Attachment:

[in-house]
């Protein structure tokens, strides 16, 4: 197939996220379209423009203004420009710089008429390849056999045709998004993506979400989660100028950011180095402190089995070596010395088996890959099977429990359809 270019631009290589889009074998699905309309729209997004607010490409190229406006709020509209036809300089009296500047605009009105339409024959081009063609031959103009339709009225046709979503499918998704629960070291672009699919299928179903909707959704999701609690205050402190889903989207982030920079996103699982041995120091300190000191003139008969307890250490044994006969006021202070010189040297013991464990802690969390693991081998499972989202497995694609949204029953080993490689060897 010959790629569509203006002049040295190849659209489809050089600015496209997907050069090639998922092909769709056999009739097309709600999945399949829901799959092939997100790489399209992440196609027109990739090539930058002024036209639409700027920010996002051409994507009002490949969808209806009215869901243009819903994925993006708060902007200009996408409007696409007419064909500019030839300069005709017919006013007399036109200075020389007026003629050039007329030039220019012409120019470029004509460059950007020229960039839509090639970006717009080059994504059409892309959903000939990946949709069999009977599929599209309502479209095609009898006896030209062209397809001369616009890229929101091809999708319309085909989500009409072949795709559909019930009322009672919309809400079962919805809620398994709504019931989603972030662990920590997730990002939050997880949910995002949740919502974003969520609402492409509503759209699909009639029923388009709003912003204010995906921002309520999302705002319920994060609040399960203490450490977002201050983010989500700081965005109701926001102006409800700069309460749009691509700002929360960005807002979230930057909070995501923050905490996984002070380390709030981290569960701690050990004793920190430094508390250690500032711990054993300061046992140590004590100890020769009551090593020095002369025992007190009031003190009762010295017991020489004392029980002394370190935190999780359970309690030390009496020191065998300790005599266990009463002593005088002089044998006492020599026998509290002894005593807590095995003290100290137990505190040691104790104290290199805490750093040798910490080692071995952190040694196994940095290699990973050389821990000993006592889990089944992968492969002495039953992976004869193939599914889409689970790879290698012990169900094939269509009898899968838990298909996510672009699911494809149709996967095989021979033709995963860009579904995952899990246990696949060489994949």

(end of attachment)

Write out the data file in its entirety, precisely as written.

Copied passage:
[in-house]
């Protein structure tokens, strides 16, 4: 197939996220379209423009203004420009710089008429390849056999045709998004993506979400989660100028950011180095402190089995070596010395088996890959099977429990359809 270019631009290589889009074998699905309309729209997004607010490409190229406006709020509209036809300089009296500047605009009105339409024959081009063609031959103009339709009225046709979503499918998704629960070291672009699919299928179903909707959704999701609690205050402190889903989207982030920079996103699982041995120091300190000191003139008969307890250490044994006969006021202070010189040297013991464990802690969390693991081998499972989202497995694609949204029953080993490689060897 010959790629569509203006002049040295190849659209489809050089600015496209997907050069090639998922092909769709056999009739097309709600999945399949829901799959092939997100790489399209992440196609027109990739090539930058002024036209639409700027920010996002051409994507009002490949969808209806009215869901243009819903994925993006708060902007200009996408409007696409007419064909500019030839300069005709017919006013007399036109200075020389007026003629050039007329030039220019012409120019470029004509460059950007020229960039839509090639970006717009080059994504059409892309959903000939990946949709069999009977599929599209309502479209095609009898006896030209062209397809001369616009890229929101091809999708319309085909989500009409072949795709559909019930009322009672919309809400079962919805809620398994709504019931989603972030662990920590997730990002939050997880949910995002949740919502974003969520609402492409509503759209699909009639029923388009709003912003204010995906921002309520999302705002319920994060609040399960203490450490977002201050983010989500700081965005109701926001102006409800700069309460749009691509700002929360960005807002979230930057909070995501923050905490996984002070380390709030981290569960701690050990004793920190430094508390250690500032711990054993300061046992140590004590100890020769009551090593020095002369025992007190009031003190009762010295017991020489004392029980002394370190935190999780359970309690030390009496020191065998300790005599266990009463002593005088002089044998006492020599026998509290002894005593807590095995003290100290137990505190040691104790104290290199805490750093040798910490080692071995952190040694196994940095290699990973050389821990000993006592889990089944992968492969002495039953992976004869193939599914889409689970790879290698012990169900094939269509009898899968838990298909996510672009699911494809149709996967095989021979033709995963860009579904995952899990246990696949060489994949």